Kumu Haunani-Kay Trask
As the Mauna Kea Syllabus Project and our lāhui Hawaiʻi prepared for Lā Hoʻihoʻi Ea 2021, we received the devastating news of the passing of beloved kumu aloha ʻāina Haunani-Kay Trask on July 3rd. Haunani-Kay Trask was Professor Emerita at the University of Hawaiʻi at Mānoa in the Kamakakūokalani Center for Hawaiian Studies whose many labors span from her work with the Protect Kahoʻolawe ʻOhana to the countless haumāna (and their own haumāna) she inspired in the Hawaiʻinuiākea School of Hawaiian Knowledge, a center to which she was critical in establishing. Beyond her work as an educator, however, Haunani-Kay Trask was, and remains, one of the most influential Hawaiian scholars and activists of our time whose scholarship has made an impact across languages, cultures, and the places.
Haunani-Kay provided language to speak to the enduring legacy of settler colonialism and the need to envision a decolonial future not only for Oceania, but for oppressed peoples across Turtle Island, Palestine, and the globe. Haunani-Kay was trained in intersectional feminist literature, spoke and wrote against the vast implications of racial capitalism and its impact on racialized communities. Her teachings embody the commitments of the syllabus to ask readers to recognize how our collective desires for ea might expand longer genealogies of resistance and solidarity.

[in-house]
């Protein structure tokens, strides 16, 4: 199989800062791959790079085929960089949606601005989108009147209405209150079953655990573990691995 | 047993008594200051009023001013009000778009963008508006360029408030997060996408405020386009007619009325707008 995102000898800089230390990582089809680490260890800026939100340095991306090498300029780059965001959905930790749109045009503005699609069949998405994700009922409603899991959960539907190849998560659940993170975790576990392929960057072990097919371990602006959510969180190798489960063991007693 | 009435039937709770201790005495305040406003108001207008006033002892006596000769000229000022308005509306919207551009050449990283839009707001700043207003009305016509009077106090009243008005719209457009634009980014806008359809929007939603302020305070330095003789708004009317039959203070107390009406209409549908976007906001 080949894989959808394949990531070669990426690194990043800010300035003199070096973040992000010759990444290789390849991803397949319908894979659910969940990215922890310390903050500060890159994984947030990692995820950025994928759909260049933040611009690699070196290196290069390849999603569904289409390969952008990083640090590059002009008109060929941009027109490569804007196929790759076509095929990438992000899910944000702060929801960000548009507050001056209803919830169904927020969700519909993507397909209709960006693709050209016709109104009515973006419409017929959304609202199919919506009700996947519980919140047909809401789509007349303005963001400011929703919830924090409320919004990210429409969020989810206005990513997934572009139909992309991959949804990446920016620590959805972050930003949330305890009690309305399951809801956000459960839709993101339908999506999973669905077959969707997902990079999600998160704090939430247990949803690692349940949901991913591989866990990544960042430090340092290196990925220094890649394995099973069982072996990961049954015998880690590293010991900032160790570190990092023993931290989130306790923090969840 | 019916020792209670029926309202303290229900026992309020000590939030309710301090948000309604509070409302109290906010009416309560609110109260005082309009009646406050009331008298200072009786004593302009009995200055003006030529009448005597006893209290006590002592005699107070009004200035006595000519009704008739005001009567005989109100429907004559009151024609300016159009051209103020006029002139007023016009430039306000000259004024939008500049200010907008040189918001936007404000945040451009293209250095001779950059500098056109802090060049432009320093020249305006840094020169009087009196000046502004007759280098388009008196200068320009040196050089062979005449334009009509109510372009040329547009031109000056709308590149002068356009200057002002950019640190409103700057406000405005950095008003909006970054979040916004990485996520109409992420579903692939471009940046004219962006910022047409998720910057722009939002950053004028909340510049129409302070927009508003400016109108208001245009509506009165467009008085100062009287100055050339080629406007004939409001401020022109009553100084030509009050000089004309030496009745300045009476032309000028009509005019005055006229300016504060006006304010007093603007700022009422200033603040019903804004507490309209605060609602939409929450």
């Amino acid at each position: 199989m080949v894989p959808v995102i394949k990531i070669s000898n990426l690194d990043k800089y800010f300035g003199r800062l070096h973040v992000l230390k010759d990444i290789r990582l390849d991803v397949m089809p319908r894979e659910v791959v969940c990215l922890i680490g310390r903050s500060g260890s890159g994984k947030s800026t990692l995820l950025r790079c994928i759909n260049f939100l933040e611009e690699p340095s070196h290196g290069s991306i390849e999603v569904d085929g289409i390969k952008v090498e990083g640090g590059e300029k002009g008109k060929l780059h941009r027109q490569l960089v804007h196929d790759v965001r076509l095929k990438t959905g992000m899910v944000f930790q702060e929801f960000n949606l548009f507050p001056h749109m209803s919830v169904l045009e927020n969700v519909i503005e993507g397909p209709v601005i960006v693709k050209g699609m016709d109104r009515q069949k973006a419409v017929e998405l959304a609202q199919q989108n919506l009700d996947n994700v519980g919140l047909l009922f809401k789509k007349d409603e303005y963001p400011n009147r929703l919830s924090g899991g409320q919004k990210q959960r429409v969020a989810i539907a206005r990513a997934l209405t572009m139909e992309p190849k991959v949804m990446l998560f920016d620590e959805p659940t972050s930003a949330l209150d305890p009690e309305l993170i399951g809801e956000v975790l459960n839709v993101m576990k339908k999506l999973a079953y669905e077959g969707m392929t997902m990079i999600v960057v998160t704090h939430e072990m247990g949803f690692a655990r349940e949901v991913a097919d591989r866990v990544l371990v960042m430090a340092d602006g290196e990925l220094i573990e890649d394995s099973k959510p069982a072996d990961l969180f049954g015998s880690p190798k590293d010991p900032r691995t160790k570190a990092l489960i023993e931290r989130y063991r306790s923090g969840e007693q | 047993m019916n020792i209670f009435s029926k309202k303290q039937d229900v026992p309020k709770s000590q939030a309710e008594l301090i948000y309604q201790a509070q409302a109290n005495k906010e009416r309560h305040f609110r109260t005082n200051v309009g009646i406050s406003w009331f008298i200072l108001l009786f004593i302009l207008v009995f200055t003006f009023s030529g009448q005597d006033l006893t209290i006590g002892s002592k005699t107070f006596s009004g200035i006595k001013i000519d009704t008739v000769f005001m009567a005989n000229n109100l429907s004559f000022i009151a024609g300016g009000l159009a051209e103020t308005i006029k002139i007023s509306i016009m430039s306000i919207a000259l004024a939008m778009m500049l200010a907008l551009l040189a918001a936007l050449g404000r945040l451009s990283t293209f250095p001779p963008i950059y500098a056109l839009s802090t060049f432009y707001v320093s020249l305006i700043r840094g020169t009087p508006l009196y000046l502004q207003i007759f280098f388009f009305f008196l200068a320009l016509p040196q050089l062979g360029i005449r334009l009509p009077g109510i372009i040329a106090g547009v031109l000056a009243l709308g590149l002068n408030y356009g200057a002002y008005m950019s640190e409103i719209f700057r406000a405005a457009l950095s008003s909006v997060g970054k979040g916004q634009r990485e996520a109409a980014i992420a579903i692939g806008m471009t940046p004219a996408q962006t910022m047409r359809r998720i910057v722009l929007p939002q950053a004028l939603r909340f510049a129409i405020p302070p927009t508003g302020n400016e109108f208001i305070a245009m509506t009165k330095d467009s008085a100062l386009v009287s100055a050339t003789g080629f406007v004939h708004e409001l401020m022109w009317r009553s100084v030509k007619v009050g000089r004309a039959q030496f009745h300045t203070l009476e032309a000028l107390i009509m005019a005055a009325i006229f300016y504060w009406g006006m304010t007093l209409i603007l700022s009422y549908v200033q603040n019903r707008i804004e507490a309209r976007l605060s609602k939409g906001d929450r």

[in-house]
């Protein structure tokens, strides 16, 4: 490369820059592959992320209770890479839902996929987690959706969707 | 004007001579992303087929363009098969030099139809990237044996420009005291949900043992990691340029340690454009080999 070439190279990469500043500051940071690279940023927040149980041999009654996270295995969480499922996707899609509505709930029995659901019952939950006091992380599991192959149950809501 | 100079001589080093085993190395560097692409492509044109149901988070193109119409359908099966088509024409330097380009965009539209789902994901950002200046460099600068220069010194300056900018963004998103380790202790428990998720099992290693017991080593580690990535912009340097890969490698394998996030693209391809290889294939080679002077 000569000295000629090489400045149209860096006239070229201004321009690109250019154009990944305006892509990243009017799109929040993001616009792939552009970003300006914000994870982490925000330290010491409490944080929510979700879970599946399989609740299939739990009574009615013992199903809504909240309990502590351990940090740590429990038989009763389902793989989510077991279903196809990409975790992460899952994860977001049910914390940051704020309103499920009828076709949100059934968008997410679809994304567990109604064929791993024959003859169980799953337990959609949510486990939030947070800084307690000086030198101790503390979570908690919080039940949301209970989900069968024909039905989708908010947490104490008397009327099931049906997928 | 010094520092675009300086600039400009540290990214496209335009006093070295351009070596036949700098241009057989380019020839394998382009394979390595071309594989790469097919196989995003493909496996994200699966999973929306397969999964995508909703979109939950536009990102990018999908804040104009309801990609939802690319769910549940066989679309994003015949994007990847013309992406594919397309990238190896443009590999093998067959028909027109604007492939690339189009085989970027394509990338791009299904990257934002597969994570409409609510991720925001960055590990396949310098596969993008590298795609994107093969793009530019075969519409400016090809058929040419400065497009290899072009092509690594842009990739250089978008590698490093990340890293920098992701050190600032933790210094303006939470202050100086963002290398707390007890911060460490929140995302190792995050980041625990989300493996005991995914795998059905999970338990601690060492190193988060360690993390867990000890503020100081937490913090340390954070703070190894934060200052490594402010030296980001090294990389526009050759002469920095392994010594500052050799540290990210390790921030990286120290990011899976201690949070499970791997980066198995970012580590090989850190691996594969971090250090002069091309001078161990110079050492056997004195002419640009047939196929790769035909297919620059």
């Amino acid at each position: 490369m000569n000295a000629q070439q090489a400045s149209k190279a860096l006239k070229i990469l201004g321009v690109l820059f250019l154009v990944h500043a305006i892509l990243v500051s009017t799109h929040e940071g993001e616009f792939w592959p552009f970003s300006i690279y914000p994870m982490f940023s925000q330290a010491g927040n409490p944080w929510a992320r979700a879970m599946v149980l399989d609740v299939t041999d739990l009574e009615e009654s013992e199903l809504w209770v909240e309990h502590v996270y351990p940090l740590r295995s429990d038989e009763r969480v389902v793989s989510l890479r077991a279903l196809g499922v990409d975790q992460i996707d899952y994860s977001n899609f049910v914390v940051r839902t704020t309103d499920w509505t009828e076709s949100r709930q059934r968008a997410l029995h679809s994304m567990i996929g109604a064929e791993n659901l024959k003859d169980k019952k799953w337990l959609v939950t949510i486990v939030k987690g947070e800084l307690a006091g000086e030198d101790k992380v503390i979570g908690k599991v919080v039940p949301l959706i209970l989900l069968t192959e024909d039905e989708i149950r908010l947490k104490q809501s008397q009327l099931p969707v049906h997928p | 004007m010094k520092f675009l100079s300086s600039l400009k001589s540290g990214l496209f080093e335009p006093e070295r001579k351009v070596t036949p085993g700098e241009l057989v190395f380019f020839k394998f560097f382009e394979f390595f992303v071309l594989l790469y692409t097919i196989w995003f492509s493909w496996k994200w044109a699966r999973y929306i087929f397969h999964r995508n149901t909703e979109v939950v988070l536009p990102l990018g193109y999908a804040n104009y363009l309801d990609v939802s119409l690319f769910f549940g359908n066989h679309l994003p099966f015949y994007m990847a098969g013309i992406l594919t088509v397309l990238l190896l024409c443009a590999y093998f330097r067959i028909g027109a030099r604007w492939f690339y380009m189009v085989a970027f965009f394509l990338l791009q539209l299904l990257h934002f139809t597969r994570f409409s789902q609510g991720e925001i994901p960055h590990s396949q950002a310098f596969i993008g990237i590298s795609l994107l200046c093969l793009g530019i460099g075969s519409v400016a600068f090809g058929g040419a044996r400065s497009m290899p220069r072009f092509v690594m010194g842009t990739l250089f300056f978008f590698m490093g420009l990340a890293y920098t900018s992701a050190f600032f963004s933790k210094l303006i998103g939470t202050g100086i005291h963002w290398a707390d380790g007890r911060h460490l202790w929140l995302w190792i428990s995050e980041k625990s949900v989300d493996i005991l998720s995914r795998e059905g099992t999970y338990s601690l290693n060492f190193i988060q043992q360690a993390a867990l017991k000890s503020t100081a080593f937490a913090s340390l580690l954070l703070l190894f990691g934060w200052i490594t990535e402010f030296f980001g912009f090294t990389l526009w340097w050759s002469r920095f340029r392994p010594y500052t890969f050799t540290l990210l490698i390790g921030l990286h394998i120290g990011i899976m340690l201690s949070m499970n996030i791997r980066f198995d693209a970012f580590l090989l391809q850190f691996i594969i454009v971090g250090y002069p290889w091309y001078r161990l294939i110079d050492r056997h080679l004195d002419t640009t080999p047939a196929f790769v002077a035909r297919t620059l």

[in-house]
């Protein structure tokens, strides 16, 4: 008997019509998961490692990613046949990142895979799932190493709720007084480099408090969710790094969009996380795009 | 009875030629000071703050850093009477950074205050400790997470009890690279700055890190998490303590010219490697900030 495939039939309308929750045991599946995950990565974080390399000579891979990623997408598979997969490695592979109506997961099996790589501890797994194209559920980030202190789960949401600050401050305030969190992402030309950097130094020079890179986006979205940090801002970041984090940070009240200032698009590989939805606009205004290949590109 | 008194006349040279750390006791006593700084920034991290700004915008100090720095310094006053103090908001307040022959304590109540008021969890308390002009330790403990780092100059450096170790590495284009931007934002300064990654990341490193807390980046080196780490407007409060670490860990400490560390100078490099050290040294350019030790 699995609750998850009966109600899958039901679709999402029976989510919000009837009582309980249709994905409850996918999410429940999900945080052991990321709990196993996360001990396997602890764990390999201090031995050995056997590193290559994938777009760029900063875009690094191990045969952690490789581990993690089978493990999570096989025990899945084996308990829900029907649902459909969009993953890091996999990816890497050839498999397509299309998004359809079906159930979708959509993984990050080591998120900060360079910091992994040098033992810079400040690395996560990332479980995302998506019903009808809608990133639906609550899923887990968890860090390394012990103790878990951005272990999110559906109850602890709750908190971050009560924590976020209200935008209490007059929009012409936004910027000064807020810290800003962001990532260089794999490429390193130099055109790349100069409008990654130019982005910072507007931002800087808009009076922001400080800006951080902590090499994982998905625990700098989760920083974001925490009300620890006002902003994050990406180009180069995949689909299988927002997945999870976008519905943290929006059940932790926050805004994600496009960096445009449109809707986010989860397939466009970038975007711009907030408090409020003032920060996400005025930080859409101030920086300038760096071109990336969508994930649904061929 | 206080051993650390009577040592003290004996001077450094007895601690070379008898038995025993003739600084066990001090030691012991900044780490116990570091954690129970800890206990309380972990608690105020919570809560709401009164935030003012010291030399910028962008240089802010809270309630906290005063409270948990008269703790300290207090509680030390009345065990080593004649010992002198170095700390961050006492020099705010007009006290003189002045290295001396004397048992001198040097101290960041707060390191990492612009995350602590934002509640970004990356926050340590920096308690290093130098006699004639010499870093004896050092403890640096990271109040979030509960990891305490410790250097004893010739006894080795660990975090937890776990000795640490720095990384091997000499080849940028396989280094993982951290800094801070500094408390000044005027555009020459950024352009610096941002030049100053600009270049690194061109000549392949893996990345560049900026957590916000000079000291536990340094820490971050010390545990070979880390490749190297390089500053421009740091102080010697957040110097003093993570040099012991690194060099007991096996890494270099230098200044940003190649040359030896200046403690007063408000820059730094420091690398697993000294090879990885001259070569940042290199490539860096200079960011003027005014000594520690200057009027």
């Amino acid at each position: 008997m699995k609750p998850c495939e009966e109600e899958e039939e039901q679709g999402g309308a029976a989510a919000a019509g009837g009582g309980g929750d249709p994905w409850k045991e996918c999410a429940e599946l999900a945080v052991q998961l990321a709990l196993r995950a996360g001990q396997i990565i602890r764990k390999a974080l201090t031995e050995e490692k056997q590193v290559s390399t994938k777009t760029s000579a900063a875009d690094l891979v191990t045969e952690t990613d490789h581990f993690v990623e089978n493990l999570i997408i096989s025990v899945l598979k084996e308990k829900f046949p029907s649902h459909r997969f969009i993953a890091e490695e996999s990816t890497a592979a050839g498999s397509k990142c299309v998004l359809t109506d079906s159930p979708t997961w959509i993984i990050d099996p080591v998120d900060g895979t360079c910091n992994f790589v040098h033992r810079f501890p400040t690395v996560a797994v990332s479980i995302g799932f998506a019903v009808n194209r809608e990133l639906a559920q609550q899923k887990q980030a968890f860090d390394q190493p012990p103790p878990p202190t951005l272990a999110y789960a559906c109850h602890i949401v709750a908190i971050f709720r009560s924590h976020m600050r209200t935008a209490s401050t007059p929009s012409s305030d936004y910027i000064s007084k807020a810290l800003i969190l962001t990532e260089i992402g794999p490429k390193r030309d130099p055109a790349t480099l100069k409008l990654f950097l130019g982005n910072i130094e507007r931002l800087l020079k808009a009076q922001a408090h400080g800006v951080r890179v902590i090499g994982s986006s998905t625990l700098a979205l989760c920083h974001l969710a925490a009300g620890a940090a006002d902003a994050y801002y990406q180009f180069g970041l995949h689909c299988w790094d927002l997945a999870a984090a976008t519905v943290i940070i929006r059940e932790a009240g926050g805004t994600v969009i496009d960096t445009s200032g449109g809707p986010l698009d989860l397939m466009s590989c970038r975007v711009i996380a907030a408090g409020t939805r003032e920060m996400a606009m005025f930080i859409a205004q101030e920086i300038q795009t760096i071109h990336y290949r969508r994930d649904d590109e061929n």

The Mauna Kea Syllabus organizers understand ourselves as the "slyly reproductive" pua of Kumu Haunani-Kay Trask. Without her deep aloha for our lāhui, her insistence upon Hawaiians weaving our ropes of resistance, and her brilliant kindness that would burn with the passion of a thousand sovereign suns, we would not be doing the work that we are doing here today. Her reminders that Hawaiians must be political, that we must learn to analyze, that resistance is its own reward, compel us to continue this work, and we hope that her aloha ʻāina shines through each word.
We dedicate this syllabus to Kumu Haunani Kay Trask, with the hope that it will inspire us to continue to speak with the tip of the spear.